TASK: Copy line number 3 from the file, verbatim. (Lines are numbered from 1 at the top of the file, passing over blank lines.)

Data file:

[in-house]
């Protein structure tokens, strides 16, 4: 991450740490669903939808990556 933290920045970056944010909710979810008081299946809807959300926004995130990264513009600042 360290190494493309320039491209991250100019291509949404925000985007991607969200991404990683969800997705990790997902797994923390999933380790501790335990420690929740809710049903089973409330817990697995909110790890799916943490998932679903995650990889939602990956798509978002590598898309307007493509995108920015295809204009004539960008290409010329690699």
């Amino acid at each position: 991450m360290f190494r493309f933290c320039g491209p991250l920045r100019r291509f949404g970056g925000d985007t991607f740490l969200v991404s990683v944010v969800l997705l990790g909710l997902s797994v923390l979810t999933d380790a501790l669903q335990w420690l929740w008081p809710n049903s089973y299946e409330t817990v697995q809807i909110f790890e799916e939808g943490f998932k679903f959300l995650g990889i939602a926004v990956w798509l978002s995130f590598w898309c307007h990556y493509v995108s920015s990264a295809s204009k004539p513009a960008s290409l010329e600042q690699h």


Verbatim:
């Amino acid at each position: 991450m360290f190494r493309f933290c320039g491209p991250l920045r100019r291509f949404g970056g925000d985007t991607f740490l969200v991404s990683v944010v969800l997705l990790g909710l997902s797994v923390l979810t999933d380790a501790l669903q335990w420690l929740w008081p809710n049903s089973y299946e409330t817990v697995q809807i909110f790890e799916e939808g943490f998932k679903f959300l995650g990889i939602a926004v990956w798509l978002s995130f590598w898309c307007h990556y493509v995108s920015s990264a295809s204009k004539p513009a960008s290409l010329e600042q690699h």